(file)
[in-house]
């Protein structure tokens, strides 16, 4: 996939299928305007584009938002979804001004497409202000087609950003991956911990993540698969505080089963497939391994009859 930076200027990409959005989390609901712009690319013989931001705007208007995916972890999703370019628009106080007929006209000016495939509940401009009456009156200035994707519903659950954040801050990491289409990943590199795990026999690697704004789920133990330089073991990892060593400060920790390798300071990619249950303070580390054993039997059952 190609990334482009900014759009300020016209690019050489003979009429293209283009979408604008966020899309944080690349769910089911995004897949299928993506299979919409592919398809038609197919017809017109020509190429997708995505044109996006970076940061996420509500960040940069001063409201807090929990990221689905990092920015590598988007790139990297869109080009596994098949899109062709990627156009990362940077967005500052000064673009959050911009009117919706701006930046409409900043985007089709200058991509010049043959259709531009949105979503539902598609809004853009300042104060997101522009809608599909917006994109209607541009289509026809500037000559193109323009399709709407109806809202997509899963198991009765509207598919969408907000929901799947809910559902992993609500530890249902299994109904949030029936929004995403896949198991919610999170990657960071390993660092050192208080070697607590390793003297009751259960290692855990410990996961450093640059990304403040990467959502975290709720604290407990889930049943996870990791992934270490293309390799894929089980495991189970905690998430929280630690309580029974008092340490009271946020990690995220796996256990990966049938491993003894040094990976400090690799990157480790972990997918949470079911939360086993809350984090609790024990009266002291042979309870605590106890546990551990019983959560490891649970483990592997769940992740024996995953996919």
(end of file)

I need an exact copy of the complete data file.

[in-house]
């Protein structure tokens, strides 16, 4: 996939299928305007584009938002979804001004497409202000087609950003991956911990993540698969505080089963497939391994009859 930076200027990409959005989390609901712009690319013989931001705007208007995916972890999703370019628009106080007929006209000016495939509940401009009456009156200035994707519903659950954040801050990491289409990943590199795990026999690697704004789920133990330089073991990892060593400060920790390798300071990619249950303070580390054993039997059952 190609990334482009900014759009300020016209690019050489003979009429293209283009979408604008966020899309944080690349769910089911995004897949299928993506299979919409592919398809038609197919017809017109020509190429997708995505044109996006970076940061996420509500960040940069001063409201807090929990990221689905990092920015590598988007790139990297869109080009596994098949899109062709990627156009990362940077967005500052000064673009959050911009009117919706701006930046409409900043985007089709200058991509010049043959259709531009949105979503539902598609809004853009300042104060997101522009809608599909917006994109209607541009289509026809500037000559193109323009399709709407109806809202997509899963198991009765509207598919969408907000929901799947809910559902992993609500530890249902299994109904949030029936929004995403896949198991919610999170990657960071390993660092050192208080070697607590390793003297009751259960290692855990410990996961450093640059990304403040990467959502975290709720604290407990889930049943996870990791992934270490293309390799894929089980495991189970905690998430929280630690309580029974008092340490009271946020990690995220796996256990990966049938491993003894040094990976400090690799990157480790972990997918949470079911939360086993809350984090609790024990009266002291042979309870605590106890546990551990019983959560490891649970483990592997769940992740024996995953996919």